Originally uploaded by pwallroth.
Laird Hamilton once said, “I don’t want to not live because of my fear of what could happen.” Brilliant words and even more so when you know the context. It was during an interview about a wave he caught in Teapou, Tahiti – the heaviest wave ever surfed on film. When you see this thing…. well, it’s breath taking. His survival of the wave was a combination of all things coming together in one poetic moment - his skill, the wave, timing, the universe. He was smart enough to be humbled by the experience and even said that it took some edges off him.

I’ve had those moments, myself.

Those experiences that seem as if the whole of creation came together – myself included – to take part in something extraordinary, scary and breathtaking. Some of this has come, also, in surfing in waves that were bigger than my “skill” level. I am sure many parents would say the birth of their child was akin to this type of experience. And the edges are shorn just a bit. We are smoother where we needed to be.

This morning I was thinking about Laird’s statement. Being an English major I couldn’t help but rethink the double-negatives, asking, “What would it sound like if they weren’t there?” The result is something like this: “I want to live because of my excitement (?), enthusiasm(?), joy(?) of what could(?), will(?) happen.” There’s enough meaning behind each word that I had to have options. And this isn’t an exercise in rhetoric so much as an exploration in how I want to live my life.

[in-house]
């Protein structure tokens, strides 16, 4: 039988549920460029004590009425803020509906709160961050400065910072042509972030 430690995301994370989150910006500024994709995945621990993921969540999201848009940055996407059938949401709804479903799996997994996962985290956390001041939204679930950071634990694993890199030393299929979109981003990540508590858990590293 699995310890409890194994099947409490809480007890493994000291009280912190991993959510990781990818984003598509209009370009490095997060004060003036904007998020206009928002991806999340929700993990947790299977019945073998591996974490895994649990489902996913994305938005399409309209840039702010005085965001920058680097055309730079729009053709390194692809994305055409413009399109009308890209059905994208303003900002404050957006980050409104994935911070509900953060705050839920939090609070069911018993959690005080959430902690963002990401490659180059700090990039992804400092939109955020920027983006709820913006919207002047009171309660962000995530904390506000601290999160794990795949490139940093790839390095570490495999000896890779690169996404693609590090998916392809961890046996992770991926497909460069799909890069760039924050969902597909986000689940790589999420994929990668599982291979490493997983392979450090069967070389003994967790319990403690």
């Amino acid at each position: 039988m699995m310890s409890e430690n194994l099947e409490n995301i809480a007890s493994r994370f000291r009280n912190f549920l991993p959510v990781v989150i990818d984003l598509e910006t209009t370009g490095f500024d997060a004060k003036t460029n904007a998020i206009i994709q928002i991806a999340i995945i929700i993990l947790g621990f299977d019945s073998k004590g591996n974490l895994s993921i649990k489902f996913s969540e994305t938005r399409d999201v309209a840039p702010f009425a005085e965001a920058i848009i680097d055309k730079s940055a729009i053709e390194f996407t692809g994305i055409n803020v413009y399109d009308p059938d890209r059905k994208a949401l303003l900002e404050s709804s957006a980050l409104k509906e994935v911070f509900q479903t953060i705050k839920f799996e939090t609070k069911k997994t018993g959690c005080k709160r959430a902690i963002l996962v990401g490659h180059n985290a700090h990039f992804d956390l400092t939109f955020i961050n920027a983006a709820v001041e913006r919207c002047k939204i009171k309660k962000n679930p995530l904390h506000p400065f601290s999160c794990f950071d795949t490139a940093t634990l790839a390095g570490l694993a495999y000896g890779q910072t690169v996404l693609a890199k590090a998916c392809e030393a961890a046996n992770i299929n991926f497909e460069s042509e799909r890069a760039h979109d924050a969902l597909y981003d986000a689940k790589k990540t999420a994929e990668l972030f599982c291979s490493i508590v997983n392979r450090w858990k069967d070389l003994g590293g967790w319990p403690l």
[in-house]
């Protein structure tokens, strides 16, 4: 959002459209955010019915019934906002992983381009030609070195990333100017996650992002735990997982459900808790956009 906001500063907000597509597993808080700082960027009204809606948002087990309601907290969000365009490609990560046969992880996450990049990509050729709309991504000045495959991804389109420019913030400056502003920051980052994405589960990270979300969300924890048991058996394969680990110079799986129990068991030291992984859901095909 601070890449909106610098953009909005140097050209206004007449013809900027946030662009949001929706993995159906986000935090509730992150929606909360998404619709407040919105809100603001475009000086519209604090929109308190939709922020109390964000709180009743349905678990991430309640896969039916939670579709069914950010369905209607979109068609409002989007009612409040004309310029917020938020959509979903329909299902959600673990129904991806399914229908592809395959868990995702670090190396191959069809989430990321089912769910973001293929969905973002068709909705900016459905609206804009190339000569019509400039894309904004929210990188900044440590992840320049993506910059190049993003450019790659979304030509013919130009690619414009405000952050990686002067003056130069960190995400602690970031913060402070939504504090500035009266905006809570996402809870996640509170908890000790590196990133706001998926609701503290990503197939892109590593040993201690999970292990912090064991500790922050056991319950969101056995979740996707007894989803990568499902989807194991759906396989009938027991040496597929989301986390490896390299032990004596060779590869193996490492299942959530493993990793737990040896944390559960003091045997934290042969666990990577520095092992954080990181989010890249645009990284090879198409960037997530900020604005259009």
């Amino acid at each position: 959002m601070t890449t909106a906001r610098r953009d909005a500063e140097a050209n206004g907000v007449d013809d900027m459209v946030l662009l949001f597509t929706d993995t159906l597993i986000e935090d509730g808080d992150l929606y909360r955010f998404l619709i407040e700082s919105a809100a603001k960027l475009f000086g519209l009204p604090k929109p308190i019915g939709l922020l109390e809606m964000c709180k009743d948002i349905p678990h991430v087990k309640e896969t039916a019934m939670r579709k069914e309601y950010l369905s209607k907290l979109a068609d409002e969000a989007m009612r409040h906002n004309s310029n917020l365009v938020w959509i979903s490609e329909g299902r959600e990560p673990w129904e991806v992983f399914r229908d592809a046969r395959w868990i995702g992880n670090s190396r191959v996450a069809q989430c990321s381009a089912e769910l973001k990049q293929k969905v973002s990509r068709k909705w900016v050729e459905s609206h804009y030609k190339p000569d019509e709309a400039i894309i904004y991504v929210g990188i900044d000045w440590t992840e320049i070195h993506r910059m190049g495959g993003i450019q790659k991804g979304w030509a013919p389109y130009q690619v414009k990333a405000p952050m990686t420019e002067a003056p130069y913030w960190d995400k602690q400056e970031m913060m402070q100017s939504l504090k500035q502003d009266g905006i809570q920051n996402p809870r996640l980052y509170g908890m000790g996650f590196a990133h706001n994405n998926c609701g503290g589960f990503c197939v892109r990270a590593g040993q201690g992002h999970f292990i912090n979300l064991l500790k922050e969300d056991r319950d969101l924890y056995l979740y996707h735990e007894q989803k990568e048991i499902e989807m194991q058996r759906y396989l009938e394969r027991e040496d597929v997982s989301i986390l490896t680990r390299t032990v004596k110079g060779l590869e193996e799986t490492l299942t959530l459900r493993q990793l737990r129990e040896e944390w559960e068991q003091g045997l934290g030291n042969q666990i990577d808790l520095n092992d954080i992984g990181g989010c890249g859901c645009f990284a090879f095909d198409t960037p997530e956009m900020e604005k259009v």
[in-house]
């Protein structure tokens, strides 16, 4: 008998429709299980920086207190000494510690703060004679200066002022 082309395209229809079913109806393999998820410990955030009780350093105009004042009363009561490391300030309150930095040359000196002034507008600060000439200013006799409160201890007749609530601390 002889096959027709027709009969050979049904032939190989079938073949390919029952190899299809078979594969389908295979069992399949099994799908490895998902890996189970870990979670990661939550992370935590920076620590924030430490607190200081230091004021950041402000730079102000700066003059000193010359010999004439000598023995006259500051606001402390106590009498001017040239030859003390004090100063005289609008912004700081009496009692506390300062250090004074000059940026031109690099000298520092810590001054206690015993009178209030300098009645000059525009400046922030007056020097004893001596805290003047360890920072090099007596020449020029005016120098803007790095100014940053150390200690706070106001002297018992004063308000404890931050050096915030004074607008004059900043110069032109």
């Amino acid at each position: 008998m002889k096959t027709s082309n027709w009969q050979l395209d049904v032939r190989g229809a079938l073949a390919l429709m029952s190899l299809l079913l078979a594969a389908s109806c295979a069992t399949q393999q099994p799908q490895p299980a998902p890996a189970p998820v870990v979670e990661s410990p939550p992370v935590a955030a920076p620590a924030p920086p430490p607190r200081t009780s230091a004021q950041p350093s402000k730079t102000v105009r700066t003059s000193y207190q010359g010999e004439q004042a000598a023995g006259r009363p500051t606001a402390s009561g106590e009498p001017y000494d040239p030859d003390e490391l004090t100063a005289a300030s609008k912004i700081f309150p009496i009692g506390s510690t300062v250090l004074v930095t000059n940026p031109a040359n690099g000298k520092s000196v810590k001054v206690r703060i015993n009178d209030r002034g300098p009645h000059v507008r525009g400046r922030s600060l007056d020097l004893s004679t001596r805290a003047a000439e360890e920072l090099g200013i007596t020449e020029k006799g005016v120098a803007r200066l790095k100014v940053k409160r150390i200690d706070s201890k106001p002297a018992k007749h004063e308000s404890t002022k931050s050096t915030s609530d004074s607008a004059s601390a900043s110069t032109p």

When I let this new version sink in, then I am pretty stirred up to live well. Part of what comes with the change of words is a change in responsibility. It’s not just up to me that life will be grand and amazing. It presumes an Other that is the one who fills in the “will” the “coulds.” It presumes belief and not just reaction. I want to live and live well because of all the giddy excitement of what’s coming down the line. That is the opposite of fear. And it’s not longer just about facing one’s fears and defying them. It’s about facing one’s joys and embracing them. Far from pie-in-the-sky optimism – for anyone who knows me knows that doesn’t fly – it is a choice in what one gives attention to.

Now, for all the awe that comes with Hamilton’s accomplishments, he is still merely human. No more or less than you or me… except in how we choose to live our lives.

Like Mike Scott sang: Once you were tethered, well now you are free; That was the river, this is the sea! - This is the Sea